Its active component is thioridazine and it belongs to a group of medicines to so called phenothiazines. It is used to treat psychotic disorders such as schizophrenia. It changes the actions of chemicals in your brain.
Dosage and directions
Take the medicine as prescribed by your doctor. Take it with or without food. Take with food to reduce stomach irritation if stomach upset occurs. Continue to take the medicine even if you feel well.
Tell you doctor if you take the following medications: anticholinergics (eg, atropine) because they may decrease the effectiveness of Thioridazine; antiarrhythmics (eg, amiodarone, quinidine), arsenic, beta-blockers (eg, propranolol), cisapride, dofetilide, droperidol, H1 antagonists (eg, astemizole, terfenadine), haloperidol, ketolides (eg, telithromycin), macrolide antibiotics (eg, erythromycin), pimozide, pindolol, quinolones (eg, sparfloxacin, levofloxacin), serotonin norepinephrine reuptake inhibitors (eg, duloxetine), serotonin receptor antagonist antiemetics (eg, dolasetron), SSRI antidepressants (eg, fluoxetine, paroxetine, fluvoxamine), streptogramins (eg, dalfopristin), ziprasidone, or other medicines that may affect your heartbeat because risk of severe and possibly fatal side effects, including severe irregular heartbeat, may be increased.
Ask your doctor or pharmacist if you are unsure if any of your medicines may affect your heartbeat; atropine, barbiturates (eg, phenobarbital), narcotics (eg, codeine), or tricyclic antidepressants (eg, amitriptyline) because risk of side effects may be increased by Thioridazine; guanethidine, levodopa, or pergolide because their effectiveness may be decreased by Thioridazine
If you miss a dose, take it as soon as possible. If it is almost time for your next dose, skip the missed dose and go back to your regular dosing schedule. Do not take 2 doses at once.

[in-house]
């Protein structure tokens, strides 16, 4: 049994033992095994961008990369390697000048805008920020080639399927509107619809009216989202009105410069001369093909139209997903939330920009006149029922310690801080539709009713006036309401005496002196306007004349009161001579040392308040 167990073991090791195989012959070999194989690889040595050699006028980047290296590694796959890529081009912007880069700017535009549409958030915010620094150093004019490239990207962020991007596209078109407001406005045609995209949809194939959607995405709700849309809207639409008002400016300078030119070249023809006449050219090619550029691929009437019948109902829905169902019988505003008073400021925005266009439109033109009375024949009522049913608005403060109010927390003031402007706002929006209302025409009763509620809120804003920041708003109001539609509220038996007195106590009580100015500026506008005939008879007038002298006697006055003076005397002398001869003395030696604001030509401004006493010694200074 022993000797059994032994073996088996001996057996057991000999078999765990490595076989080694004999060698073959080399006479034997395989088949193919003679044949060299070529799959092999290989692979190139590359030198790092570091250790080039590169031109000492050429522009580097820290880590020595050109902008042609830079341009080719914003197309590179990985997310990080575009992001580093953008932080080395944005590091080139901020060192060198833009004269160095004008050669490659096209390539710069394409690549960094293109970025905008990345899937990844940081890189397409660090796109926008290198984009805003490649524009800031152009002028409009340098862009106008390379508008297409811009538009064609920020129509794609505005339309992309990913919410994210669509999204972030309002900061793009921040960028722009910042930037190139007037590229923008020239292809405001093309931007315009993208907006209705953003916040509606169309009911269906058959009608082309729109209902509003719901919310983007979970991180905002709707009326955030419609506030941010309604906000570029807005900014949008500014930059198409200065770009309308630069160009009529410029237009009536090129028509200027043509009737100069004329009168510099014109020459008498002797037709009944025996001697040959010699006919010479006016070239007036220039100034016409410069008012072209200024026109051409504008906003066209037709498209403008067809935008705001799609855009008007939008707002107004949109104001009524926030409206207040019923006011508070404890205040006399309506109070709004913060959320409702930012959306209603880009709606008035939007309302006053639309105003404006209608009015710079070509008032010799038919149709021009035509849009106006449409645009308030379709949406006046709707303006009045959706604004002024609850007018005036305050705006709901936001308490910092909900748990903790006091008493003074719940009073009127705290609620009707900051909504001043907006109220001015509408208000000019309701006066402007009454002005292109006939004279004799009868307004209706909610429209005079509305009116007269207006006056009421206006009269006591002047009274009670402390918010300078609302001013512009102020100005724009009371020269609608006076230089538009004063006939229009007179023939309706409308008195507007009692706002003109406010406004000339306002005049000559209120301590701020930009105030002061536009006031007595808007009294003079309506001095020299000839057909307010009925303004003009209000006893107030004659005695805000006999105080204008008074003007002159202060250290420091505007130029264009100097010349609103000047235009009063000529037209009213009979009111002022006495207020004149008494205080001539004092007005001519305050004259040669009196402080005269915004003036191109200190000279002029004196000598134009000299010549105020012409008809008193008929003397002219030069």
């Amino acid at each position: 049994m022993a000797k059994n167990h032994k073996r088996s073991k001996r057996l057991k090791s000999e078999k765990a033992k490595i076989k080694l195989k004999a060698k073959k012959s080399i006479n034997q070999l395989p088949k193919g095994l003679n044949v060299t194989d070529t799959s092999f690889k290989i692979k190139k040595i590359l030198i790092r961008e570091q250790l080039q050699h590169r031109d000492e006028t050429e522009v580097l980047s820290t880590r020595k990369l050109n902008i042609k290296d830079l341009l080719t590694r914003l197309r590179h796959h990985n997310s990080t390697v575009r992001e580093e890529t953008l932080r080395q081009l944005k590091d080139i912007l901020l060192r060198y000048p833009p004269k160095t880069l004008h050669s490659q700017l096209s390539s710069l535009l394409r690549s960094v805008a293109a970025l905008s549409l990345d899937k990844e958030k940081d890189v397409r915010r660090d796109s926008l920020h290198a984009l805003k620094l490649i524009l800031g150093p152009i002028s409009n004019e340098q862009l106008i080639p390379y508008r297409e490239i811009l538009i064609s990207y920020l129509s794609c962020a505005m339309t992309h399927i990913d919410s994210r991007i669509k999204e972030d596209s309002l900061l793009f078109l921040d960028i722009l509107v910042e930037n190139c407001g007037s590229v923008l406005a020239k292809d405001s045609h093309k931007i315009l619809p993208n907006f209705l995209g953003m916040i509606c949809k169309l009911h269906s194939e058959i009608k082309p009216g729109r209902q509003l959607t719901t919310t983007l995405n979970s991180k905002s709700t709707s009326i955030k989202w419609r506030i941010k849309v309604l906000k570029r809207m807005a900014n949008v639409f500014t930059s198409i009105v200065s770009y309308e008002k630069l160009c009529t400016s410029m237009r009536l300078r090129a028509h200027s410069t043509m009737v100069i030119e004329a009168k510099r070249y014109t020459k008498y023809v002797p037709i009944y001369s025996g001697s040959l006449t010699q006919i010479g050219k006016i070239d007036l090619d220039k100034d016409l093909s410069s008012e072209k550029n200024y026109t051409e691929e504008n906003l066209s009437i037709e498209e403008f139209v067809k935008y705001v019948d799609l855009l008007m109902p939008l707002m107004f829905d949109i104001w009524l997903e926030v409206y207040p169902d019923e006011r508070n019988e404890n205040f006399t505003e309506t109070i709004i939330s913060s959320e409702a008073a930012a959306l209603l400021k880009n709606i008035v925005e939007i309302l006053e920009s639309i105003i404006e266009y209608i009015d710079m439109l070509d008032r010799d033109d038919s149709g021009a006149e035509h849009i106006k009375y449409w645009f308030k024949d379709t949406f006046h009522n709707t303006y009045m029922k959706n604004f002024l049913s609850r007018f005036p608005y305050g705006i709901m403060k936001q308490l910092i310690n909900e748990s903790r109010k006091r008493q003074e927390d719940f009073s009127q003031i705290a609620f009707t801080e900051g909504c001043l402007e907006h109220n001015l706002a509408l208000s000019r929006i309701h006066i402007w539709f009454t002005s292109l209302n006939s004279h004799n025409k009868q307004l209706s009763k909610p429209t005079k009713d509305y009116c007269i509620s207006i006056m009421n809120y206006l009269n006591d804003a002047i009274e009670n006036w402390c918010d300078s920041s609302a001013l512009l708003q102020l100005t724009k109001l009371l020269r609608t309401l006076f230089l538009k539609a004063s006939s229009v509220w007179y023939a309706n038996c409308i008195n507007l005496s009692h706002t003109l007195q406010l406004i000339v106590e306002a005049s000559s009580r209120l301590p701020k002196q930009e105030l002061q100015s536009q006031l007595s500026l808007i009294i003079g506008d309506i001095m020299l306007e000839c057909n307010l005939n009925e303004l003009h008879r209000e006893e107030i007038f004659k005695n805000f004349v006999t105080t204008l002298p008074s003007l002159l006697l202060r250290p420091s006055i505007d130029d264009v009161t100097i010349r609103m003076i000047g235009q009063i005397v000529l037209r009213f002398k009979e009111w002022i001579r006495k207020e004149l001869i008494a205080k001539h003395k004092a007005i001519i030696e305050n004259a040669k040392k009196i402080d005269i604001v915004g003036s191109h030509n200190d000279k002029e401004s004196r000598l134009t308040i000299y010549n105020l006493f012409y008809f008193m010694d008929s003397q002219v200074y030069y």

Symptoms of overdose are seizures, sever drowsiness, muscle spasms, deep sleep or loss of consciousness; fast, slow, or irregular heartbeat; tremors; trouble urinating; twitching.
Store it at room temperature, between 59 and 86 degrees F (15 and 30 degrees C), in a tightly closed container. Store away from heat, moisture, and light. Do not store in the bathroom. Keep it out of the reach of children and away from pets.
Use the medicine with caution. It can cause dizziness, drowsiness or lightheadedness. Avoid taking alcohol. Sit up or stand slowly. Avoid situations where injury could occur because of fainting. If chest pain occurs or worsens contact you doctor. If you have to have any surgery, tell your doctor that your are using Mellaril. Elderly patients can be more sensitive to its side effects.
It's not recommended to use it during pregnancy or breastfeeding.
You should not use it if you have allergy to it; you have a decreased level of consciousness, severe high or low blood pressure, low levels of potassium in the blood, abnormal heart function test (ECG), or a history of certain heart problems (eg, irregular heartbeat, congenital long QT syndrome); you have a genetic problem that leads to decreased levels of the P-450 2D6 isozyme in your body; you are taking antiarrhythmics (eg, amiodarone, quinidine), cisapride, dofetilide, H1 antagonists (eg, astemizole, terfenadine), pergolide, pindolol, propranolol, sparfloxacin, selective serotonin reuptake inhibitor (SSRI) antidepressants (eg, fluoxetine, paroxetine, fluvoxamine), streptogramins (eg, dalfopristin), or medicines that may affect your heartbeat.
Possible side effects
The most common side effects are bizarre dreams , constipation, agitation, diarrhea, dowsiness, dizziness, stuffy nose, dry mouth, vomiting, loss of appetiate.
Severe side effects include: severe allergic reactions (rash; hives; difficulty breathing; tightness in the chest; swelling of the mouth, face, lips, or tongue); changes in menstrual period; changes in sexual ability; chest pain; confusion; dark urine; difficulty swallowing; drooling; fainting; fast, slow, or irregular heartbeat; fever, chills, or sore throat; hyperactivity; involuntary movements or spasms of the arms, legs, tongue, face, mouth, or jaw; mask-like face; muscle restlessness; restlessness; seizures; severe or persistent dizziness; severe constipation; shuffling walk; sleeplessness; sore mouth or gums; stiff or rigid muscles; stomach pain; sweating; swelling of the hands or feet; trouble urinating; unusual bruising or bleeding; unusual eye movements or inability to move eyes; unusual mood or mental changes, including lack of response to your surroundings; vision changes; weakness of arms or legs; yellowing of the skin or eyes.